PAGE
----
Credit Card Fraud Law

What is Credit Card Fraud Law?

Credit card fraud law establishes criminal penalties for the deceptive or unauthorized use of another person’s credit card account in an attempt to steal money, goods, or services. Statutes prohibiting these types of crimes have been enacted at all levels of government. They are enforced by a number of agencies, from local police departments to the U.S. Secret Service. While resources are available to help victims of credit card fraud, attorneys practicing in this area of the law mostly deal with the issue from a criminal defense perspective.

Types of Credit Card Fraud Crimes

Schemes to gain control of credit card accounts are constantly evolving in order to evade law enforcement, but the most common crimes can be characterized in one of two ways. “Card present” crimes are those in which the victim’s physical credit card has been stolen. This category also includes schemes to apply for new credit cards in the victim’s name, or to change the address on the victim’s account and then request replacement cards. However it is accomplished, the thief comes into possession of the card itself, which is then used for purchases or cash advances.

All other types of credit card fraud fall under the category of “card not present” crimes. As the name suggests, these schemes do not require the thief to gain access to the victim’s physical card, or if they do, the card is returned to the victim without raising suspicion. The fraud is accomplished by recording the credit card number and other identifying information so it can be used online, over the phone, or in some other way that does not require the card to be swiped at the point of sale.

Card not present schemes can be the most difficult to detect, as the thief and the victim may be thousands of miles apart at the time the credit card information is stolen. Skimming machines placed onto ATMs and gas pump terminals are one example. These devices go unnoticed by customers, and secretly capture card data when the customer slides the card through the machine. Phishing websites are another example. These are fake websites that are built to appear like legitimate sites of companies that people trust with their financial information. Victims are tricked into logging into the fake site and entering their credit card number.

Penalties for a Conviction

When legislatures draft criminal statutes dealing with credit card fraud, an attempt is not made to identify and specifically prohibit every potential scheme. Rather, these laws are usually written in general terms meant to encompass the various types of fraudulent behavior, and then penalties are assigned based on the total dollar value of the items or cash obtained in the scheme.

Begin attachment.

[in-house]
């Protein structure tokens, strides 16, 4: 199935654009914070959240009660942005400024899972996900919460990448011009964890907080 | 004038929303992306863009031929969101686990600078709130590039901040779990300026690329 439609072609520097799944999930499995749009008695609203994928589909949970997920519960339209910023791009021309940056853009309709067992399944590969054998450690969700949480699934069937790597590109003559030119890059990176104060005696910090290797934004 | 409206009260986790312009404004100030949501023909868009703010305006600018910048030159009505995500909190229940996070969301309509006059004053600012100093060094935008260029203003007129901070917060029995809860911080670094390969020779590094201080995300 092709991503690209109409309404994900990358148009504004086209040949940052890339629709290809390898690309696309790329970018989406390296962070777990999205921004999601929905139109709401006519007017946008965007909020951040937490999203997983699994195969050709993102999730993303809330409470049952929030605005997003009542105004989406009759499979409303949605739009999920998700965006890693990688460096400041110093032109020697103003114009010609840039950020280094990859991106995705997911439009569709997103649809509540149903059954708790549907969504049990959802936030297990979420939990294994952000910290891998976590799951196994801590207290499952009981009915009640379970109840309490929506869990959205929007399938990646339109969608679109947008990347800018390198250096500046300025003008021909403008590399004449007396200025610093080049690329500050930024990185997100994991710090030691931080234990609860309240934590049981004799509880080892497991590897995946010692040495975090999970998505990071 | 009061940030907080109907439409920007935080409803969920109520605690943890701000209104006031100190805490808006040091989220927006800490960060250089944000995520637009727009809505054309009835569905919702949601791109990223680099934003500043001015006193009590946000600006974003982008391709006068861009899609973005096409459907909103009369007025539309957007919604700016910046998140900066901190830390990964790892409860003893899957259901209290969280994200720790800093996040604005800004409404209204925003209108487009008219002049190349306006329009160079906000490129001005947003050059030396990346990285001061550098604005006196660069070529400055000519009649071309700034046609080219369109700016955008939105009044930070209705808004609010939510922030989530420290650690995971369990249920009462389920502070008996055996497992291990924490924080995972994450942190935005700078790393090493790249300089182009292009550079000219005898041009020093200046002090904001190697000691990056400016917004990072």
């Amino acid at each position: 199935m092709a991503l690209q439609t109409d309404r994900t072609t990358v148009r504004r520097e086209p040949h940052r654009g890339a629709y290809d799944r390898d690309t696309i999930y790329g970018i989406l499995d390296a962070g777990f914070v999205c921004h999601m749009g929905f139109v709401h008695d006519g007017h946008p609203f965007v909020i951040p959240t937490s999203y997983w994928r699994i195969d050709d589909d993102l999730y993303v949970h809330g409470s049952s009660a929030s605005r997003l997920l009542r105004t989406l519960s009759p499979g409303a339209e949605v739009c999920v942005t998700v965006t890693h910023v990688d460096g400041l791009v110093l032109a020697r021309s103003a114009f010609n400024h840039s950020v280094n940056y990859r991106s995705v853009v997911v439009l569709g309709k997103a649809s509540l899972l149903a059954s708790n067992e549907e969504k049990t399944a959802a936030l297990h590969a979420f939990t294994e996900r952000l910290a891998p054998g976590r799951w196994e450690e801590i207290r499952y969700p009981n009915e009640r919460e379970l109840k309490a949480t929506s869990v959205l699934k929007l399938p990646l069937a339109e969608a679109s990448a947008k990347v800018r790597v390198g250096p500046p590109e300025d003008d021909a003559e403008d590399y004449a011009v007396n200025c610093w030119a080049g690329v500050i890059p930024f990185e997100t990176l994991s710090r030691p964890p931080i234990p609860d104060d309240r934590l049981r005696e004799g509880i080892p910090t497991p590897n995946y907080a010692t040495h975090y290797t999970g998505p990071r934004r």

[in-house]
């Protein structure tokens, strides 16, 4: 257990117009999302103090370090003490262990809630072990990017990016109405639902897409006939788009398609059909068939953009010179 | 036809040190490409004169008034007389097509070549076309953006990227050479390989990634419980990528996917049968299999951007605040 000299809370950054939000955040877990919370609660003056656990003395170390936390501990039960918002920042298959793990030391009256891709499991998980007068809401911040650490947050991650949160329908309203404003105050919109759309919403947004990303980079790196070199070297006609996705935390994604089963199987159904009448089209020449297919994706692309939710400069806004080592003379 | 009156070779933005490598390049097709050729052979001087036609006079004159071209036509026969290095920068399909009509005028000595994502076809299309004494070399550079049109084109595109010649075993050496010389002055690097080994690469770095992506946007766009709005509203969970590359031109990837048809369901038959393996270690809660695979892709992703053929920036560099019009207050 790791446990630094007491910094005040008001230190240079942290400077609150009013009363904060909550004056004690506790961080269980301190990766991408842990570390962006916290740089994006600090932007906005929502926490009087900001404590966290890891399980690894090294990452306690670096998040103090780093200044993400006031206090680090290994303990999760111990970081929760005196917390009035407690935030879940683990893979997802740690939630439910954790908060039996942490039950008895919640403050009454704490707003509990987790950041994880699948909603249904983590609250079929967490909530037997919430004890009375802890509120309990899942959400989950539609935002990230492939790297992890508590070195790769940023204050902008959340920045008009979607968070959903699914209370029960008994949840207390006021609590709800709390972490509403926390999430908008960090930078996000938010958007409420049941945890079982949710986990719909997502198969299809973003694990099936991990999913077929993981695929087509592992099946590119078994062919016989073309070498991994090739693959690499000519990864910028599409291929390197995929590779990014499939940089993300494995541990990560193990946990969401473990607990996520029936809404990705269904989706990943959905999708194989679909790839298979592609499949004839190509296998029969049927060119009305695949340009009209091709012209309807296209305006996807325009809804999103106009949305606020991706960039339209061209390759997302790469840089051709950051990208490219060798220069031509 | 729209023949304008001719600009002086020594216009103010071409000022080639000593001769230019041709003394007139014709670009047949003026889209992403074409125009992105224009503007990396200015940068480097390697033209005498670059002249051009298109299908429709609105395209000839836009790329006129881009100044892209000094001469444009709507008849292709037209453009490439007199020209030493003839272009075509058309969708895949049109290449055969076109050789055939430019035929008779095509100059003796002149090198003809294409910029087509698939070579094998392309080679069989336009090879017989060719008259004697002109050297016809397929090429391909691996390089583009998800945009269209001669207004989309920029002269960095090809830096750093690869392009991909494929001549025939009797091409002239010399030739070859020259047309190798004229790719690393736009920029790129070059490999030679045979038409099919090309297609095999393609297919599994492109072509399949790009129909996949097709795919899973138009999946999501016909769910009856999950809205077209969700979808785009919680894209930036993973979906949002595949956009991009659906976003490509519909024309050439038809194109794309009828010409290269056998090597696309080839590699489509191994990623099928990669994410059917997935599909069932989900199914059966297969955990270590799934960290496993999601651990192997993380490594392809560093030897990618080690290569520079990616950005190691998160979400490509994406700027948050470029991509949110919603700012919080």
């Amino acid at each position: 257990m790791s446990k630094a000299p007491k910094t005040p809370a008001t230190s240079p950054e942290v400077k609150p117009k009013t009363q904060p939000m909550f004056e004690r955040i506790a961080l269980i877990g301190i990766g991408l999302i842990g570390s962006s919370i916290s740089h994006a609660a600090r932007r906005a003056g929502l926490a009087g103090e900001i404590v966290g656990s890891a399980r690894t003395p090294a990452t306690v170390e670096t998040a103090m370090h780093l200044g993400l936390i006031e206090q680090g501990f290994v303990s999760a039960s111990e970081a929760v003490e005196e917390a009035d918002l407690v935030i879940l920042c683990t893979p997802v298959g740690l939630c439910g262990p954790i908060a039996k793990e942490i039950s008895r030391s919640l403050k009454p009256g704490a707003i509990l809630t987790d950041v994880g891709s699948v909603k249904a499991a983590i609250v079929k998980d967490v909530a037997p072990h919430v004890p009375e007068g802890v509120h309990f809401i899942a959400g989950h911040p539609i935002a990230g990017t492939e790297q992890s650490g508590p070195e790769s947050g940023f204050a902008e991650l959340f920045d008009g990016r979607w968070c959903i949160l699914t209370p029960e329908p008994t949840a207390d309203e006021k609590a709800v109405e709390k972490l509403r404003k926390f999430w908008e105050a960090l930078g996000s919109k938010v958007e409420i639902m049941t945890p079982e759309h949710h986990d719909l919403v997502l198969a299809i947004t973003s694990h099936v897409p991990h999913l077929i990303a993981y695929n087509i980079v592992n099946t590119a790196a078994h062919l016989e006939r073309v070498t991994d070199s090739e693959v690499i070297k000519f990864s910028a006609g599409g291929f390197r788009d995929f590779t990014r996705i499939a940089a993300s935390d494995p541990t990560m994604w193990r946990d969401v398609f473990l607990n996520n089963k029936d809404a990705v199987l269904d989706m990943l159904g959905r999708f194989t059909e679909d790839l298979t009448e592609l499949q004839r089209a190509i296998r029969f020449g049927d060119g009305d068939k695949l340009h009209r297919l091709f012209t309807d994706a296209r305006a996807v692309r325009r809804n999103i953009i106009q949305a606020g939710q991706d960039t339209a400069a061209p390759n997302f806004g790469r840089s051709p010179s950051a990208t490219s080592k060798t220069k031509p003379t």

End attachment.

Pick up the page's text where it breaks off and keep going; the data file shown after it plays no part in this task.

For example, a typical state statute might make credit card fraud a misdemeanor if no property is obtained with the stolen card, or if the property does not exceed a modest amount such as $500. Such a crime would carry a maximum fine of $1,000 or so, and a sentence of up to one year in the county jail. As the value of the property received increases, so does the penalty. Felony credit card fraud in which property of significant value was obtained might be punishable by a $25,000 fine and 15 years in prison. Of course, anyone charged under a particular statute should research the penalties in that jurisdiction, or consult with a lawyer for assistance.

Criminal Defense for the Accused

Facing prosecution for any kind of white collar crime is a terrifying experience, but charges of credit card fraud can take an even greater toll on the defendant. Unlike other lesser-known financial crimes, credit card fraud carries a certain stigma, likely a result of the abundance of media coverage and public outcry over the problem of identity theft in recent years. This means local prosecutors are inclined to “make an example” of the defendant, making sure the community has the opportunity to see that those who commit these frauds are not treated leniently.

For those who plan to plead guilty, the public’s hostility toward credit card fraud makes it especially important to retain an experienced criminal defense attorney. It will be the attorney’s job to reason with the judge, so that he or she will come to understand the defendant’s personal circumstances, sorrow for past conduct, and commitment to leading a better life. For defendants who plan on going to trial, the attorney must review all of the state’s evidence for discrepancies, conduct an independent investigation, develop a winning trial strategy, and then present the case to the jury in convincing fashion. These are not tasks accused individuals should attempt on their own.

Retaining a Credit Card Fraud Attorney

A skilled credit card fraud attorney can be a powerful ally in the battle to prove one’s innocence or ensure a fair sentence is handed down. If you have been arrested, you need to know exactly how bad of a situation you are in, and what can be done about it. Contact an attorney now to have your questions answered.



Know Your Rights!

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Credit Card Fraud Law - US

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